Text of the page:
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UK HEMS Pilot Pay

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UK HEMS Pilot Pay

Old 17th Nov 2019, 09:40
  #21 (permalink)  
 
Join Date: Apr 2003
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The times they are a changin”
I didn’t pay too much attention to the blurb at the time (as irrelevant in my case) but I believe it was announced that 2 CPL(H) pilots can now fly as Multi-crew on CAT - as long as various exams passed, boxes ticked etc
Mr EESDL,

which “blurb” ?, do you have a source for this statement?
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Old 17th Nov 2019, 09:59
  #22 (permalink)  
 
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. Absolute bollocks. The pilot has to abide by the Ops manual he is working to. If it states that it is a multi crew operation then the P1 must have an ATPL and the crew must be correctly qualified as per the authorisation granted by the authority. If these conditions aren’t met and it’s a single pilot operation with a TC, it matters not whether it’s a CPL holder or a paramedic sat in the LHS. It cannot be logged.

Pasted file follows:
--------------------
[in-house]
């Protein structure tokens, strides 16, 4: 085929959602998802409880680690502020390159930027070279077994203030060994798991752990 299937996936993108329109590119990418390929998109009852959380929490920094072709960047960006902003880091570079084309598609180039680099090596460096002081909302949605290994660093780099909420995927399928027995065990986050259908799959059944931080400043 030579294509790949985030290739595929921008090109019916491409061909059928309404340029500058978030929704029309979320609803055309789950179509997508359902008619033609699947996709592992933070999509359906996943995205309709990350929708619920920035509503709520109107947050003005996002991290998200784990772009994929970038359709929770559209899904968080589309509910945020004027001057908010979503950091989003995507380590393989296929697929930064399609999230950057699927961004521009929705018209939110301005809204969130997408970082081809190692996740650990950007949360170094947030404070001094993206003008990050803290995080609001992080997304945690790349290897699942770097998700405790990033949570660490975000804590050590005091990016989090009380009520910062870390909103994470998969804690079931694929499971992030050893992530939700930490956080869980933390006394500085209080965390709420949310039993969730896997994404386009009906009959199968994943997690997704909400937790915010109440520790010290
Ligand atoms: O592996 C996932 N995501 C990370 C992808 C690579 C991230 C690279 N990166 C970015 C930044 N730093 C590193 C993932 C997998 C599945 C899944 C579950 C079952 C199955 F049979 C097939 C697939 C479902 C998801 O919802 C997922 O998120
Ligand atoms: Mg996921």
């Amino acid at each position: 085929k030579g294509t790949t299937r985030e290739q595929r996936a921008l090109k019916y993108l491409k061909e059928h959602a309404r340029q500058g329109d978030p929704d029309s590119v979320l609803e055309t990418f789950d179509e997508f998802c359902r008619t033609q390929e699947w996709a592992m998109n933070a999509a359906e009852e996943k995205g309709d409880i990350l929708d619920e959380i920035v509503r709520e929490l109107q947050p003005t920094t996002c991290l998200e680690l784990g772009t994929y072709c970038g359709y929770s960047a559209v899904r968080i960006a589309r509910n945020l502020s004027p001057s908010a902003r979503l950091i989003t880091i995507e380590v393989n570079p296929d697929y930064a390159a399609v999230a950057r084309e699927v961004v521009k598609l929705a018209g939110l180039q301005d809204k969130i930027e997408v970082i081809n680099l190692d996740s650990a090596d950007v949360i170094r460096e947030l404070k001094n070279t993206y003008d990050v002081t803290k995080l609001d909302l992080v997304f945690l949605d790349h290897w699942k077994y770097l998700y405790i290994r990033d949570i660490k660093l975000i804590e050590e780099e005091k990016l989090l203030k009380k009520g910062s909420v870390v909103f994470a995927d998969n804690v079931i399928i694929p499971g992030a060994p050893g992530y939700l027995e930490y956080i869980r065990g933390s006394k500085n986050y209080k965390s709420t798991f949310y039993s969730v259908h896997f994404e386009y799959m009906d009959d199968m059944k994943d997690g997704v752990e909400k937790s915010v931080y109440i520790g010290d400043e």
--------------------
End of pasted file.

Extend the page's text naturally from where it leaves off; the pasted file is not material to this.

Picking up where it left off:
anecdotal evidence shows me that there are so many “dodgy” logbooks now because people who are not entitled to log P2 log it anyway as they don’t want to suffer the down side of being the TCM.

we have created a system of madness where people are employed as pilots but cannot log it, where they log it anyway and many are confused about the rules, and nothing is enforced.

and when they move into other sectors such as offshore, there is little confidence or no confidence about the hours they claim, so they have to go for a pre employment offer sim check because the system is broken.

and another thing, this whole mess of type ratings where people come from a type rating course MP only rated, EASA have completely confused the the type rating and the role in which it’s flown, so everyone should have the SP then add the MP should the role in which it’s flown require it, but instead we have the madness where AW139 Pilots of many years experience can’t fly it SP in any role even for a air test without doing an “SP course” which is a mechanism to take up to another €20k from them for no good reason.